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The answer to your question may be different depending on which state you live in. Every state government has a legislative branch, but they do not all call them the same thing.
In our American system of government, we have separation of powers. That means that each state government (and the national government) has three branches of government whose powers are more or less distinct from one another. In general, the legislative branch makes the laws, the executive branch carries out the laws made by the legislative branch, and the judicial branch interprets the laws if people disagree about what the laws mean.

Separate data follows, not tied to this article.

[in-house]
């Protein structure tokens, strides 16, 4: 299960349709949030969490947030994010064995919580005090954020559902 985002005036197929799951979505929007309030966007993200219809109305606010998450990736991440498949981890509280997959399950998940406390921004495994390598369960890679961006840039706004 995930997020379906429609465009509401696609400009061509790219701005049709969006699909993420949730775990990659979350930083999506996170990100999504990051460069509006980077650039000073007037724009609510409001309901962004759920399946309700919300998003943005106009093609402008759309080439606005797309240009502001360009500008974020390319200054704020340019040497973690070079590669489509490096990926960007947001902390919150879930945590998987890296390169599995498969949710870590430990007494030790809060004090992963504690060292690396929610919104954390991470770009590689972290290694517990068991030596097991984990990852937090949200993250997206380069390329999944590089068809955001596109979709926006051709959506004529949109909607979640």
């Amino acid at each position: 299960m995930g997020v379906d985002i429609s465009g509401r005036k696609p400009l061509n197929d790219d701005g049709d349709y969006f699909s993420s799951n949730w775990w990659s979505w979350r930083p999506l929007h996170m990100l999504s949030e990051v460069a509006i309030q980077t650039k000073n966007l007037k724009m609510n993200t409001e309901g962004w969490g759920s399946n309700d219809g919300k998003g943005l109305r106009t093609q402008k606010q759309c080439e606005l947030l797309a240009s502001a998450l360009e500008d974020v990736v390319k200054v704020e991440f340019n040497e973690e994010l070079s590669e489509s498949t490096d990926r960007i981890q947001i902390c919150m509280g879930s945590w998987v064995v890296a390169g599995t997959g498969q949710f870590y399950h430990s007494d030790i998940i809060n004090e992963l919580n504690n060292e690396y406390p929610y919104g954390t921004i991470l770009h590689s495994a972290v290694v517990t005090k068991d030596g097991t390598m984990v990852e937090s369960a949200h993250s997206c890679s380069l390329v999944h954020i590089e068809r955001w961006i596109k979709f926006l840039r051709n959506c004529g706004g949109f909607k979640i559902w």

Each state government has a legislative branch, but they do not all have the same name. Most states simply call the legislative branch the “State Legislature.” However, some states have “General Assemblies,” “Legislative Assemblies,” or even “General Courts.” Please consult the link below to find out what name your state uses for the legislative branch of its government.
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